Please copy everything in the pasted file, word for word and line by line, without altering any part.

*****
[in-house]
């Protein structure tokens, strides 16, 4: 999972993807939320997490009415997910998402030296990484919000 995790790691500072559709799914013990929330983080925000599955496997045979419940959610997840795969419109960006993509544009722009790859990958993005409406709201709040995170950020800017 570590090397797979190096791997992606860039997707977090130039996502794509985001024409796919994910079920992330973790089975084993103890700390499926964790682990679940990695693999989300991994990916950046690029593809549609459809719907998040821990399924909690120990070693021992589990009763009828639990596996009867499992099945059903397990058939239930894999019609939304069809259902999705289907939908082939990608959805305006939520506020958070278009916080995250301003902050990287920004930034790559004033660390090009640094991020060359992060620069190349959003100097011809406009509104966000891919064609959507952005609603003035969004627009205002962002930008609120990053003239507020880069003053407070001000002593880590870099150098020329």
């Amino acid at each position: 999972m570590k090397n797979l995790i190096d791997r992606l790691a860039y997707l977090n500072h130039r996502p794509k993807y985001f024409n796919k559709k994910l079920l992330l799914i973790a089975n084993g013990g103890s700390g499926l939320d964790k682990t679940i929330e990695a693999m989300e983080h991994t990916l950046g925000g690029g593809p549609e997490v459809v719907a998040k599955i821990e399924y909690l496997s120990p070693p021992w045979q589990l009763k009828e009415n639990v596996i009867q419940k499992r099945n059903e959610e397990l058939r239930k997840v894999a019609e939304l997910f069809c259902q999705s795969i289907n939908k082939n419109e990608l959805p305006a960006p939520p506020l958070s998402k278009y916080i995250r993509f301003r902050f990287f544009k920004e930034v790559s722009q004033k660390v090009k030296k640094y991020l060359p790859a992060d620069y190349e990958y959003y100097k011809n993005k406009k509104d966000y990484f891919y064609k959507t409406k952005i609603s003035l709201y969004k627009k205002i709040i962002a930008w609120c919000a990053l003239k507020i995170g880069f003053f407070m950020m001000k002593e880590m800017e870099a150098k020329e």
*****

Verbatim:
[in-house]
């Protein structure tokens, strides 16, 4: 999972993807939320997490009415997910998402030296990484919000 995790790691500072559709799914013990929330983080925000599955496997045979419940959610997840795969419109960006993509544009722009790859990958993005409406709201709040995170950020800017 570590090397797979190096791997992606860039997707977090130039996502794509985001024409796919994910079920992330973790089975084993103890700390499926964790682990679940990695693999989300991994990916950046690029593809549609459809719907998040821990399924909690120990070693021992589990009763009828639990596996009867499992099945059903397990058939239930894999019609939304069809259902999705289907939908082939990608959805305006939520506020958070278009916080995250301003902050990287920004930034790559004033660390090009640094991020060359992060620069190349959003100097011809406009509104966000891919064609959507952005609603003035969004627009205002962002930008609120990053003239507020880069003053407070001000002593880590870099150098020329």
């Amino acid at each position: 999972m570590k090397n797979l995790i190096d791997r992606l790691a860039y997707l977090n500072h130039r996502p794509k993807y985001f024409n796919k559709k994910l079920l992330l799914i973790a089975n084993g013990g103890s700390g499926l939320d964790k682990t679940i929330e990695a693999m989300e983080h991994t990916l950046g925000g690029g593809p549609e997490v459809v719907a998040k599955i821990e399924y909690l496997s120990p070693p021992w045979q589990l009763k009828e009415n639990v596996i009867q419940k499992r099945n059903e959610e397990l058939r239930k997840v894999a019609e939304l997910f069809c259902q999705s795969i289907n939908k082939n419109e990608l959805p305006a960006p939520p506020l958070s998402k278009y916080i995250r993509f301003r902050f990287f544009k920004e930034v790559s722009q004033k660390v090009k030296k640094y991020l060359p790859a992060d620069y190349e990958y959003y100097k011809n993005k406009k509104d966000y990484f891919y064609k959507t409406k952005i609603s003035l709201y969004k627009k205002i709040i962002a930008w609120c919000a990053l003239k507020i995170g880069f003053f407070m950020m001000k002593e880590m800017e870099a150098k020329e």